Yet, in Tulsa (and OKC), not only can the competition still do well, but there is still a locally-owned independent in each market (KOTV and KWTV, both of which I believe lead their markets). This looks like a Sinclair-specific problem.

But it is partially indicative on the state of local TV imo. Scripps is cost-cutting too, and Nexstar pays their employees horribly enough already. Granted, neither of those companies are doing anything as drastic as Sinclair, but I worry that this won’t be a Sinclair-only problem in the future.

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2 hours ago, T.L. Hughes said:

This basically further buttresses the theory that the company’s debt (exacerbated by Sinclair’s mismanagement of Diamond Sports into bankruptcy) is having an effect on the bottom line enough that it’s choosing not only to cut back on news operations at lower-rated stations in sub-65 markets, but now cut those in (somewhat) larger markets where their newscasts perform well.

 

It would have been easier for Sinclair to sell off stations to help pay off its debt (setting aside their plans to expand into other non-broadcast businesses until things get stable with their media arms), but their unwillingness to do so means employees at the affected stations suffer the consequences.

 

If that's the case, a large part of it goes back to their behavior with the FCC in the 2010s. The main reason they overpaid for Diamond Sports was because they desperately wanted to expand, and they were being blocked from acquiring new TV stations due to their lack of candor and deceptive tactics with the FCC, culminating with the failed Tribune deal when they were already on thin ice. As a result, they blew $10B on something that has since collapsed.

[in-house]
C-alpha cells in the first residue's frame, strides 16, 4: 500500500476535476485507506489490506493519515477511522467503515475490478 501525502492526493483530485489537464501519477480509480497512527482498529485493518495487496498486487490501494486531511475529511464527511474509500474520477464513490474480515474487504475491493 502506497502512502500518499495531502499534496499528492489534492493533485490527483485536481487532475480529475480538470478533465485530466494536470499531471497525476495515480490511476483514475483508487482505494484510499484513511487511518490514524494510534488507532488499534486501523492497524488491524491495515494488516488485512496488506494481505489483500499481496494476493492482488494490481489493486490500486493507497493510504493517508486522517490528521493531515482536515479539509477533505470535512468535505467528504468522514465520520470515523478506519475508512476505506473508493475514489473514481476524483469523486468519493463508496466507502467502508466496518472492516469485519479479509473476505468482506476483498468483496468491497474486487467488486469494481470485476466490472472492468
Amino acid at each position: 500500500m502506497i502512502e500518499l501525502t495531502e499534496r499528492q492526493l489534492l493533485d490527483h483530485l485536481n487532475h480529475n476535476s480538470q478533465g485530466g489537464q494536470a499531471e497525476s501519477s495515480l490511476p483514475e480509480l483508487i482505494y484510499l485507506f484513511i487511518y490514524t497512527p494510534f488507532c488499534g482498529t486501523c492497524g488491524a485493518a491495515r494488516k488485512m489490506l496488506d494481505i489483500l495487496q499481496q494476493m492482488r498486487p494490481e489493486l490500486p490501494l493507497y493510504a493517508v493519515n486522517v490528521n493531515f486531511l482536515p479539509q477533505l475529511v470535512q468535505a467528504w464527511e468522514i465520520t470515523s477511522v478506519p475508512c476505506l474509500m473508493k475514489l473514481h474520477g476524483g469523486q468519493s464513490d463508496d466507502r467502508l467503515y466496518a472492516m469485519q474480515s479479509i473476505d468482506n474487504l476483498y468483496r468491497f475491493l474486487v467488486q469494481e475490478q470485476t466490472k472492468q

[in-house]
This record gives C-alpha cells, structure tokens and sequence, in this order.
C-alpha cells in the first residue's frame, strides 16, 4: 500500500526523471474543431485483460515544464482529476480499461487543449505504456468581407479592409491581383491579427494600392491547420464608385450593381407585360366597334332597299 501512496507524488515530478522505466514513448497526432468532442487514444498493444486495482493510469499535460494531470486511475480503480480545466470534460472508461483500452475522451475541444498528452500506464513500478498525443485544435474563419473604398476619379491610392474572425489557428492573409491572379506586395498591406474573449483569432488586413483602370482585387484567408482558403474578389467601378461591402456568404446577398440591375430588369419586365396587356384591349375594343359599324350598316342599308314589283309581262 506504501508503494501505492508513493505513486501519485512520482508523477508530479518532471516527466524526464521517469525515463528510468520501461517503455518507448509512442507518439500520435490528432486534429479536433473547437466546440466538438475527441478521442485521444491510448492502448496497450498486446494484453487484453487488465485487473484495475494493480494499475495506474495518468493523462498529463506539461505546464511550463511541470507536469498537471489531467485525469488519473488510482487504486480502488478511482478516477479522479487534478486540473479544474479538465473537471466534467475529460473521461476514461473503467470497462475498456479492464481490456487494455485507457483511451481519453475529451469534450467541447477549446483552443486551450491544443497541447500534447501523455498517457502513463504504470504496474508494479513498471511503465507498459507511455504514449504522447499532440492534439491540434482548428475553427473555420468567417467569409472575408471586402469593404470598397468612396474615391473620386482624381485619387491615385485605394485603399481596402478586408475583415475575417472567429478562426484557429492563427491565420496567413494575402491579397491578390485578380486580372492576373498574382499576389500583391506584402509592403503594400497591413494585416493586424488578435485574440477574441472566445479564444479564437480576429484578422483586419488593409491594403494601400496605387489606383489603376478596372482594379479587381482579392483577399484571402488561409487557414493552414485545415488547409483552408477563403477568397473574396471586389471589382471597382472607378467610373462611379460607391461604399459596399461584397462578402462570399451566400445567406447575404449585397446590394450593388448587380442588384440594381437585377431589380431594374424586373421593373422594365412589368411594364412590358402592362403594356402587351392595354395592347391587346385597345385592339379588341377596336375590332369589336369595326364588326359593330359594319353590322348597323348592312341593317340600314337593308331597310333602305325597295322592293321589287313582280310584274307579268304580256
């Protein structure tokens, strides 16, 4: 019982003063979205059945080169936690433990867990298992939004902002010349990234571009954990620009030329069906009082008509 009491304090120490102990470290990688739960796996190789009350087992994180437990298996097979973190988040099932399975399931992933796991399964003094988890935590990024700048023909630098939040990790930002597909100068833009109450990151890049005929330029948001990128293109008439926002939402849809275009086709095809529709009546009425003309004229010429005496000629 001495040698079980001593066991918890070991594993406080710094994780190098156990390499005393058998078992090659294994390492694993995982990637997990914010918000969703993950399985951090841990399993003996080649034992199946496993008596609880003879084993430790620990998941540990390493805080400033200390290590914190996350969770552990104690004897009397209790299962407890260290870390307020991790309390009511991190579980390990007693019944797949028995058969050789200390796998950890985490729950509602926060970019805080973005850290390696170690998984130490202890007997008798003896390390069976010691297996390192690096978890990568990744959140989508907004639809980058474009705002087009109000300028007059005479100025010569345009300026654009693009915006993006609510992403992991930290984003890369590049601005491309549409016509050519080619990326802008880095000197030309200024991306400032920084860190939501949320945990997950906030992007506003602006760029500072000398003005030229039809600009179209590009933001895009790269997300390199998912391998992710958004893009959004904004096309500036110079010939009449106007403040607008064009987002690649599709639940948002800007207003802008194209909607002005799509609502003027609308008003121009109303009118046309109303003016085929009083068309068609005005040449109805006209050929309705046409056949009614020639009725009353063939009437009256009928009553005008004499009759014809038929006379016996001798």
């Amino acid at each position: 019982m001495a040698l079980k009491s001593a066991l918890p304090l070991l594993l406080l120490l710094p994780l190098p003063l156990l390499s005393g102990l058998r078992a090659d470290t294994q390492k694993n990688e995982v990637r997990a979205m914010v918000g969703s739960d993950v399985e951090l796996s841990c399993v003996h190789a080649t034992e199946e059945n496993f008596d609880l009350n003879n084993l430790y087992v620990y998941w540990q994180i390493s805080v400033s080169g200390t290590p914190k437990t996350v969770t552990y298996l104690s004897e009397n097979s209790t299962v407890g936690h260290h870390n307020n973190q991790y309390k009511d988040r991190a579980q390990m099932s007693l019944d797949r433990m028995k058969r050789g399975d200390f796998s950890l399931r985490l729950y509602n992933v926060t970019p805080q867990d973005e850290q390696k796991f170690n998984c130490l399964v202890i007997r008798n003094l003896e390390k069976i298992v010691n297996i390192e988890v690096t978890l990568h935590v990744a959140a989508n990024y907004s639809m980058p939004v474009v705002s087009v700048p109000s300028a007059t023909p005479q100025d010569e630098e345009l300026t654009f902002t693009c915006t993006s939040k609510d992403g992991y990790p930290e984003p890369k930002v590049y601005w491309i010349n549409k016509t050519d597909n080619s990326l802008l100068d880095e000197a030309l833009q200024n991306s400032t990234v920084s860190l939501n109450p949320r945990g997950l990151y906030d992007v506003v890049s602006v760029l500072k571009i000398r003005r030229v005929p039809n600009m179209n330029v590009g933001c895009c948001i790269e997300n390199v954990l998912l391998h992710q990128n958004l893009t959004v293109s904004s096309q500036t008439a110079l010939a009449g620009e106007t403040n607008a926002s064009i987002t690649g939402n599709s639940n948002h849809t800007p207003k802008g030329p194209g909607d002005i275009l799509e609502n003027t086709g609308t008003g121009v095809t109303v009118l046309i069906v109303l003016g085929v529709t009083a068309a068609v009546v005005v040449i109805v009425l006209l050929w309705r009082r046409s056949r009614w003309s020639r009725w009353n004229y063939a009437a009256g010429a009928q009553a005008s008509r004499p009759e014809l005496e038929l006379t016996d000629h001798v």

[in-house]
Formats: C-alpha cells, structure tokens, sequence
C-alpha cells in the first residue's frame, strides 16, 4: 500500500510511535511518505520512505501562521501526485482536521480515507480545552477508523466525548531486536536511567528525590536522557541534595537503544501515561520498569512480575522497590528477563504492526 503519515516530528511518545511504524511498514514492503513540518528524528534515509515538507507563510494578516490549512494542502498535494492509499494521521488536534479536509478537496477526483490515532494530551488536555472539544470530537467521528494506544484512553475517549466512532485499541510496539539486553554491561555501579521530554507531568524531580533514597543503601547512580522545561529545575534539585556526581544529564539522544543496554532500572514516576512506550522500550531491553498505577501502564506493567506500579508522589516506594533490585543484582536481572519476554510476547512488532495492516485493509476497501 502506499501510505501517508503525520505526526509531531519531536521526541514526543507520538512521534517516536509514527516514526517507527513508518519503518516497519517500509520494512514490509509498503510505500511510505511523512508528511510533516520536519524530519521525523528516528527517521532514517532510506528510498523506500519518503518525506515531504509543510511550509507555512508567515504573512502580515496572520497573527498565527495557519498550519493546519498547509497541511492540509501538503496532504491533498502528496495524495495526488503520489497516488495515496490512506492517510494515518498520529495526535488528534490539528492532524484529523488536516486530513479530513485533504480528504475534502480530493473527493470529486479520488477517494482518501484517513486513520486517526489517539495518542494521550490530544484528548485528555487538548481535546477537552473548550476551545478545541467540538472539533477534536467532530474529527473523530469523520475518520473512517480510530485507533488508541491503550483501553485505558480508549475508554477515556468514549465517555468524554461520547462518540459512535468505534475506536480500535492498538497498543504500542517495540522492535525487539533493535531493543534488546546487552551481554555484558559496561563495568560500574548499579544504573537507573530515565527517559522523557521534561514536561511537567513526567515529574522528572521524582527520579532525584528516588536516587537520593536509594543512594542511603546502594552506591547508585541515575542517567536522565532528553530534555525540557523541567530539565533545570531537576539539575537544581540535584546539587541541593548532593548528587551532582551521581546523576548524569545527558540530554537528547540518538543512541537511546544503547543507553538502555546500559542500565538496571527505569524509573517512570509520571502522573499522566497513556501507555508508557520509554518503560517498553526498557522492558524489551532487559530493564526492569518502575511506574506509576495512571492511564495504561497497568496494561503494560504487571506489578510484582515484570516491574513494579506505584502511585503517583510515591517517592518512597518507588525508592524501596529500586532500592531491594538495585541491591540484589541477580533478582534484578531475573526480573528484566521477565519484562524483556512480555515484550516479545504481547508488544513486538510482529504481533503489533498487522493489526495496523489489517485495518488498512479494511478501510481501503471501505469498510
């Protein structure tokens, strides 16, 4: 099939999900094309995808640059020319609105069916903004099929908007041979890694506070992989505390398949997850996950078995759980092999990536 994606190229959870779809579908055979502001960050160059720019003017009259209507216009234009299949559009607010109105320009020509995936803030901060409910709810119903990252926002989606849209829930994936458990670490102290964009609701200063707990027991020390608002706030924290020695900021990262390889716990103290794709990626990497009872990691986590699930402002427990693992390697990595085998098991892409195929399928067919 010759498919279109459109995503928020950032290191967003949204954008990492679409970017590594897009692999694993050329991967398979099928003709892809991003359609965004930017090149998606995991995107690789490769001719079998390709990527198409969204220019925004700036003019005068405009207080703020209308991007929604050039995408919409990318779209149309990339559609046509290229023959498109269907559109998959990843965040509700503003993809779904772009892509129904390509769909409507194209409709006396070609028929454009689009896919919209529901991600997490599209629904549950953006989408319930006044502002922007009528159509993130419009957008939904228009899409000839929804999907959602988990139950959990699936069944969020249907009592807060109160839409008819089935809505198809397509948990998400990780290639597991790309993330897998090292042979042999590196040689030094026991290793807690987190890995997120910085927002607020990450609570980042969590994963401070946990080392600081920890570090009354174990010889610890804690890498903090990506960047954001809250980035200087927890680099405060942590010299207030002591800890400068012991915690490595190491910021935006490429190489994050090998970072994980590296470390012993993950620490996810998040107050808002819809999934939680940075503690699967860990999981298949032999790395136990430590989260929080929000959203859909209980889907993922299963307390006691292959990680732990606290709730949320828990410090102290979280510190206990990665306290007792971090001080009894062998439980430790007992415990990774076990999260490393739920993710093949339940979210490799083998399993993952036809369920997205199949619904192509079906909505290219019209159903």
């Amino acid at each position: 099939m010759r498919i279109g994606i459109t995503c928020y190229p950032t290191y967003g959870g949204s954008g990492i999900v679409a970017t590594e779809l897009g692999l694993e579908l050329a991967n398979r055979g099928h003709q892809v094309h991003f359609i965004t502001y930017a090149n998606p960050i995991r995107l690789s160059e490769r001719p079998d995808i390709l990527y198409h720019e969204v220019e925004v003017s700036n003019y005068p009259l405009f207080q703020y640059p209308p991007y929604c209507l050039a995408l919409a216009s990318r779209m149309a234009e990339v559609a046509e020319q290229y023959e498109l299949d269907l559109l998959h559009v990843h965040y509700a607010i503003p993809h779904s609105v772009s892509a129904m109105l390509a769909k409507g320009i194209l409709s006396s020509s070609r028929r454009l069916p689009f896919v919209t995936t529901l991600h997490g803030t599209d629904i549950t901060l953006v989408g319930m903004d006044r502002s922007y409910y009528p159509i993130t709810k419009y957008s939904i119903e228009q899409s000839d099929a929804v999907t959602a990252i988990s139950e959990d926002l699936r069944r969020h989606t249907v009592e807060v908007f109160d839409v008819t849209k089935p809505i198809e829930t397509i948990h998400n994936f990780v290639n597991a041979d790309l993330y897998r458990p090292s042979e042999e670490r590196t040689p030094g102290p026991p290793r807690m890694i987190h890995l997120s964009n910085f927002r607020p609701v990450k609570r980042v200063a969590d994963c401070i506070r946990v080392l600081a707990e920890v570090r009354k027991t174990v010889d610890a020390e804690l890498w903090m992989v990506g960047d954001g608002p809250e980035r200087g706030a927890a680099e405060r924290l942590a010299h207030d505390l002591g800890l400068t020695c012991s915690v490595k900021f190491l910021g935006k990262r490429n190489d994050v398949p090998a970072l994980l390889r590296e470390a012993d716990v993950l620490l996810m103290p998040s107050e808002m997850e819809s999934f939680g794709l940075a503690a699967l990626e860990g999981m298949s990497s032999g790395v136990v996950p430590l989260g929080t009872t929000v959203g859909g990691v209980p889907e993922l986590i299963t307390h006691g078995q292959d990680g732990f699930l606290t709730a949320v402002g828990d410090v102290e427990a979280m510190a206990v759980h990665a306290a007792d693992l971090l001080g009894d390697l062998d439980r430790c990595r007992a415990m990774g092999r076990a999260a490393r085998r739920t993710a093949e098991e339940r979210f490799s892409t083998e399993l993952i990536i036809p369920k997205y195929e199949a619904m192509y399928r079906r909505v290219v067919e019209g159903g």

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4 hours ago, T.L. Hughes said:

This basically further buttresses the theory that the company’s debt (exacerbated by Sinclair’s mismanagement of Diamond Sports into bankruptcy) is having an effect on the bottom line enough that it’s choosing not only to cut back on news operations at lower-rated stations in sub-65 markets, but now cut those in (somewhat) larger markets where their newscasts perform well.

 

It would have been easier for Sinclair to sell off stations to help pay off its debt (setting aside their plans to expand into other non-broadcast businesses until things get stable with their media arms), but their unwillingness to do so means employees at the affected stations suffer the consequences.

I can tell you KTUL’s newscasts have not performed well for sometime.

 

its not uncommon for their viewers o be in the hundreds. They occasionally perform worse than longtime basement dweller KJRH. 

 

KOTV and KOKI are overwhelmingly dominant in the Tulsa market. 

Edited by MarkBRollins88
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4 hours ago, MarkBRollins88 said:

What I will say is that this was an absolute bloodbath. 30-40 people let go.

 

the only ones being kept are a handful of MMJs and one anchor. Everyone, and I mean everyone else is gone. 

They kept all three meteorologist according to the Chief Meteorologist Chris Nunley.

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An absolutely disgusting move by Sinclair, especially after reassuring their employees that these cuts were "done".

 

I guess they changed their minds after more bad financial news.

 

Basically, if anyone from Sinclair reads this, and your station is poorly ranked, under-invested....GET OUT NOW!!!

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I have an update on the lay offs at KTUL. Joie Bettenhausen told me that they kept a handful of the MMJ’s, 4 production staff, a couple of producers, the entire meteorological staff (her, Colton Williams and Chief Chris Nunley), anchor Brenna Rose, both sports director TJ Eckert and weekend sports anchor and reporter Michelle Montaine and Sales. They only had 15 on air talent we know that KTUL main anchor of 27 years Mark Bradshaw is one of the laid off workers, along with Good Morning Oklahoma anchor Sunny Leigh and Live Desk anchor Tyler Butler and they (at least Sunny and Tyler will not sure about Mark) will all continue to work until the change December 11th.